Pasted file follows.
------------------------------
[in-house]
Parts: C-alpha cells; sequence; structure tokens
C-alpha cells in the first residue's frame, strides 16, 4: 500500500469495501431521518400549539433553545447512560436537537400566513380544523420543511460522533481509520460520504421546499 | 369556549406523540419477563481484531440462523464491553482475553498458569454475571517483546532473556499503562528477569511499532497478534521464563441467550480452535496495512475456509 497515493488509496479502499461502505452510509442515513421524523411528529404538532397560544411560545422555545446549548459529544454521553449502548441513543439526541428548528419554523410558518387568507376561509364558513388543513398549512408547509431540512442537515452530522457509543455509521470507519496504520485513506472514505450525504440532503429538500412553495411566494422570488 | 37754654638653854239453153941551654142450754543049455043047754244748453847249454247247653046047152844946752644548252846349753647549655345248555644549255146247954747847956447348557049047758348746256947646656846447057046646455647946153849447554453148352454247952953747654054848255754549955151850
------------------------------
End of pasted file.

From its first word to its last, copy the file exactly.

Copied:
[in-house]
Parts: C-alpha cells; sequence; structure tokens
C-alpha cells in the first residue's frame, strides 16, 4: 500500500469495501431521518400549539433553545447512560436537537400566513380544523420543511460522533481509520460520504421546499 | 369556549406523540419477563481484531440462523464491553482475553498458569454475571517483546532473556499503562528477569511499532497478534521464563441467550480452535496495512475456509 497515493488509496479502499461502505452510509442515513421524523411528529404538532397560544411560545422555545446549548459529544454521553449502548441513543439526541428548528419554523410558518387568507376561509364558513388543513398549512408547509431540512442537515452530522457509543455509521470507519496504520485513506472514505450525504440532503429538500412553495411566494422570488 | 37754654638653854239453153941551654142450754543049455043047754244748453847249454247247653046047152844946752644548252846349753647549655345248555644549255146247954747847956447348557049047758348746256947646656846447057046646455647946153849447554453148352454247952953747654054848255754549955151850